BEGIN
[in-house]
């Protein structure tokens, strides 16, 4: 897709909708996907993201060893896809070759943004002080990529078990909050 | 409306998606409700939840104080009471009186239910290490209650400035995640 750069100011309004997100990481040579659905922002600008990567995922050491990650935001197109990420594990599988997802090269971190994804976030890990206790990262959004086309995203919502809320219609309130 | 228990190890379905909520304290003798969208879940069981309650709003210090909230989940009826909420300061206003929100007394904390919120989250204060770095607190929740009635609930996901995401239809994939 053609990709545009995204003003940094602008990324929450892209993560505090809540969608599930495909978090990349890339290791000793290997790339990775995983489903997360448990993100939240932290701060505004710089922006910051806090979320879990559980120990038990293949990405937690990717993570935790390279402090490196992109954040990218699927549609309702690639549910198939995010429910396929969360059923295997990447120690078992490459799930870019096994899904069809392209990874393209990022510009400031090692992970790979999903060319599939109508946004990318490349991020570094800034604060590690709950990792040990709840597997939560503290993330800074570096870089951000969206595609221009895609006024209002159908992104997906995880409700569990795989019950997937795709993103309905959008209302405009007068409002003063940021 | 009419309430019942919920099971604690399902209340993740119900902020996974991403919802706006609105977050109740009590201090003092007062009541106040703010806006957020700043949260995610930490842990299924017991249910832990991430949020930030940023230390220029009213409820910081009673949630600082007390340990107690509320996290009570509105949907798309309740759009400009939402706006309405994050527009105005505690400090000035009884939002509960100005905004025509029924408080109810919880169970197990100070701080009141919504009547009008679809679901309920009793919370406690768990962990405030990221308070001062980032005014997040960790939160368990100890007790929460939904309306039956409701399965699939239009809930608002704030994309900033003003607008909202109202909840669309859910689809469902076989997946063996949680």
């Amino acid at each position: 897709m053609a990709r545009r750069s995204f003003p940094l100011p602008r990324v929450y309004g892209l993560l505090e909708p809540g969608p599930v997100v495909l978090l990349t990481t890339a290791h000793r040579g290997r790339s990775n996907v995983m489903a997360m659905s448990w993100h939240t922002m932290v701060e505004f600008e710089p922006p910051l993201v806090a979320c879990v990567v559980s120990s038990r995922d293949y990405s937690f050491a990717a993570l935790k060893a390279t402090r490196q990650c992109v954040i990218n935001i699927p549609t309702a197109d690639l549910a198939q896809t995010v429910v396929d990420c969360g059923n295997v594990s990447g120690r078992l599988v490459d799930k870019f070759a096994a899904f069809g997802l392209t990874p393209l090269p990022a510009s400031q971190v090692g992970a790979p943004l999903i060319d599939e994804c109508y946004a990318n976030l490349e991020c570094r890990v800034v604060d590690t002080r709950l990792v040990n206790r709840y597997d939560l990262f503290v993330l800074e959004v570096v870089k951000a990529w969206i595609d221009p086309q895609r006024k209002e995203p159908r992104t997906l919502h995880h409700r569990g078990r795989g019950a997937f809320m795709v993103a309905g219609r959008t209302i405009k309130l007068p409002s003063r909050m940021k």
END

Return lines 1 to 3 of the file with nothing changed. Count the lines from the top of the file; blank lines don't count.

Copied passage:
[in-house]
């Protein structure tokens, strides 16, 4: 897709909708996907993201060893896809070759943004002080990529078990909050 | 409306998606409700939840104080009471009186239910290490209650400035995640 750069100011309004997100990481040579659905922002600008990567995922050491990650935001197109990420594990599988997802090269971190994804976030890990206790990262959004086309995203919502809320219609309130 | 228990190890379905909520304290003798969208879940069981309650709003210090909230989940009826909420300061206003929100007394904390919120989250204060770095607190929740009635609930996901995401239809994939 053609990709545009995204003003940094602008990324929450892209993560505090809540969608599930495909978090990349890339290791000793290997790339990775995983489903997360448990993100939240932290701060505004710089922006910051806090979320879990559980120990038990293949990405937690990717993570935790390279402090490196992109954040990218699927549609309702690639549910198939995010429910396929969360059923295997990447120690078992490459799930870019096994899904069809392209990874393209990022510009400031090692992970790979999903060319599939109508946004990318490349991020570094800034604060590690709950990792040990709840597997939560503290993330800074570096870089951000969206595609221009895609006024209002159908992104997906995880409700569990795989019950997937795709993103309905959008209302405009007068409002003063940021 | 009419309430019942919920099971604690399902209340993740119900902020996974991403919802706006609105977050109740009590201090003092007062009541106040703010806006957020700043949260995610930490842990299924017991249910832990991430949020930030940023230390220029009213409820910081009673949630600082007390340990107690509320996290009570509105949907798309309740759009400009939402706006309405994050527009105005505690400090000035009884939002509960100005905004025509029924408080109810919880169970197990100070701080009141919504009547009008679809679901309920009793919370406690768990962990405030990221308070001062980032005014997040960790939160368990100890007790929460939904309306039956409701399965699939239009809930608002704030994309900033003003607008909202109202909840669309859910689809469902076989997946063996949680």
């Amino acid at each position: 897709m053609a990709r545009r750069s995204f003003p940094l100011p602008r990324v929450y309004g892209l993560l505090e909708p809540g969608p599930v997100v495909l978090l990349t990481t890339a290791h000793r040579g290997r790339s990775n996907v995983m489903a997360m659905s448990w993100h939240t922002m932290v701060e505004f600008e710089p922006p910051l993201v806090a979320c879990v990567v559980s120990s038990r995922d293949y990405s937690f050491a990717a993570l935790k060893a390279t402090r490196q990650c992109v954040i990218n935001i699927p549609t309702a197109d690639l549910a198939q896809t995010v429910v396929d990420c969360g059923n295997v594990s990447g120690r078992l599988v490459d799930k870019f070759a096994a899904f069809g997802l392209t990874p393209l090269p990022a510009s400031q971190v090692g992970a790979p943004l999903i060319d599939e994804c109508y946004a990318n976030l490349e991020c570094r890990v800034v604060d590690t002080r709950l990792v040990n206790r709840y597997d939560l990262f503290v993330l800074e959004v570096v870089k951000a990529w969206i595609d221009p086309q895609r006024k209002e995203p159908r992104t997906l919502h995880h409700r569990g078990r795989g019950a997937f809320m795709v993103a309905g219609r959008t209302i405009k309130l007068p409002s003063r909050m940021k």